THINGS TO KNOW ABOUT INTERNATIONAL STUDENTS: PERSONAL AND SOCIAL
As with cultural challenges, the difficulties that students have fitting in at the university are partly a product of language proficiency and partly cultural. A student’s success at striking up a conversation with a stranger or acquaintance can be severely limited by a lack of vocabulary and pronunciation confidence as well as insecurity about what topics of conversation are appropriate. For many students the risk of sounding strange or stupid is greater than the reward of entering new social groups, and this can quickly lead to loneliness and isolation.
Making friends: Many international students—even the ones who are confident speaking English—report that it is difficult to make friends with their American counterparts. What do American college students talk about? How do I, an outsider, enter a conversation without butting my way in unwanted?
People from other cultures sometimes think that Americans are shallow because they are overly friendly to strangers and outwardly gregarious to acquaintances and they say things like “we should get together some time” though the meeting is likely to never happen. International students may interpret a friendly conversation after class or in a line as a significant sign of a personal relationship rather than idle talk. It probably does not help that many international students are actively seeking friendship whereas American students are already comfortable (or uncomfortable as the case may be) with their circle of social connections and are unwilling to admit an international student who may effect the domestic student’s standing or the existing group dynamic. Likewise, international students who are accustomed to meeting with friends to cook and eat together may find American parties extremely awkward, and vice versa for an American who is invited to hang out with a group of international students.
These differences in the expression, degree, and activities in personal relationships (as well as linguistic barriers) make it difficult for international and domestic students to form significant friendships.
Tips for Students and Teachers for helping students make friends
- Encourage students to participate in the Conversation Partners program–see webpage here.
- Encourage students to use the Health and Wellness Center. Whether it is a game of basketball, a badminton match, swimming, yoga classes, rock climbing, or using the equipment, playing together poses few linguistic challenges and provides opportunities to socialize and make friends.
- Encourage students to become involved in student Clubs and Organizations. ASWOU offers many opportunities, and clubs are always welcoming to new members–see list of clubs here.
Homesickness: This longing for the relationships, places, and routines of home is compounded by culture shock and the other challenges that international students face. Many domestic students also feel homesick, but with two important differences: 1) they are better equipped to fit in with new social groups, and 2) their home is on the same continent. International students who feel homesick will be more isolated, and if they seek the comfort of friends and family back home via live internet video, voice, or text, it is likely to be the middle of the night here. Once these patterns are set, students may exist in a liminal space between continents and cultures where day and night, physical and virtual, past and present are blurred. Students who stay up late or all night to interact with people who are not physically present, sleep during the day, and are tired during classes. All of this makes isolation and depression more probable than if they were on the same sleeping, studying, eating, and interacting schedule as their domestic peers.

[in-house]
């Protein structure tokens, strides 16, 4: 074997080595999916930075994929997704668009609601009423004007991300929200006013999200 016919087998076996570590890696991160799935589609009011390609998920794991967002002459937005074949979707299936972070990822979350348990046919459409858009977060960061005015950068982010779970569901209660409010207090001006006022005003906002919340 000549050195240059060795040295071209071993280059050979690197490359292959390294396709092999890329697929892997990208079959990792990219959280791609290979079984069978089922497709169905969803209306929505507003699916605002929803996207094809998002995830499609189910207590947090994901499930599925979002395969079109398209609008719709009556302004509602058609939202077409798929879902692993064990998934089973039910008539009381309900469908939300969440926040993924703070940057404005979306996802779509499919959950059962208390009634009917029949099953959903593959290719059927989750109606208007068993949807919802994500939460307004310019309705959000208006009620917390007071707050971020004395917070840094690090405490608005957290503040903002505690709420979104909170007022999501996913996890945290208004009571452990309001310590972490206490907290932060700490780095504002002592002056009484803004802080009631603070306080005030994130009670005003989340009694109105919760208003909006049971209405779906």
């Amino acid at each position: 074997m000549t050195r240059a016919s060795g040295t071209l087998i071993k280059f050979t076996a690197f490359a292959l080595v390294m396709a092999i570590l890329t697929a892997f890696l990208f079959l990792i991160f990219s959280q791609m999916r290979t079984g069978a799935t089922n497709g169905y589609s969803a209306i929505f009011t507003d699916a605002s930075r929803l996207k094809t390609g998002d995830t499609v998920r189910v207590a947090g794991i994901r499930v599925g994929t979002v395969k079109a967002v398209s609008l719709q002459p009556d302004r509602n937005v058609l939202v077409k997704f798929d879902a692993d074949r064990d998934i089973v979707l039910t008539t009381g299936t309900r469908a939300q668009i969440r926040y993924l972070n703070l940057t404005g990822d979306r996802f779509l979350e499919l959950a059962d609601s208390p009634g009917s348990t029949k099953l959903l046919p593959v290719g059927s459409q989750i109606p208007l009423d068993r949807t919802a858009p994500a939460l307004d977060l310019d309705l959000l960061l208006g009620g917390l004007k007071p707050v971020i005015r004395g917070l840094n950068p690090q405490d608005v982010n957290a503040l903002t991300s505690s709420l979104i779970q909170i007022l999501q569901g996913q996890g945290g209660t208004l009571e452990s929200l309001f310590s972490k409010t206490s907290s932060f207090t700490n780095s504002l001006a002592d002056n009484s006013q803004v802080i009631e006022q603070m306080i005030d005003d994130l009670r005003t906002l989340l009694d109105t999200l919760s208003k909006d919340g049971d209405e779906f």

Tips for Students and Teachers for helping students overcome homesickness
- Limit time spent online communicating with friends and family back home to a certain time each day (maybe one hour). While it is important to maintain these relationships, international students need to get out and form new relationships with people here at WOU–see the tips above for making friends. This pay off in better sleep and study routines as well when students adjust to life in college.
- Students can visit the Student Health and Counseling Center where a counselor can help them deal with their adjustment issues–see the webpage here, and FAQs here.
Becoming part of the school community: In some countries, university students are required, expected, and often willing to participate in collective activities forming groups ranging from student housing units to classes, to academic disciplines. These rallies, performances, sporting events, and other social activities, build a kind of collective solidarity that is not typical of American university campuses. On campuses in the US sports and entertainment events are the primary social gatherings in addition to clubs and organizations. For many students simply hanging out on campus, studying in the library, and using the other facilities make the campus feel like home.
Tips for Students and Teachers for helping students become part of the WOU campus
- In addition to all of the above tips:
- Suggest that students attend sports and entertainment events on campus. Many international students will be unfamiliar with the variety of events that are available–therefore, if you have international students in your classes, please make an effort to announce to your classes upcoming events that are happening on campus and encourage attendance.
- Meet one of your international students somewhere on campus outside of your office to discuss your class. Help students get out and experience their campus 🙂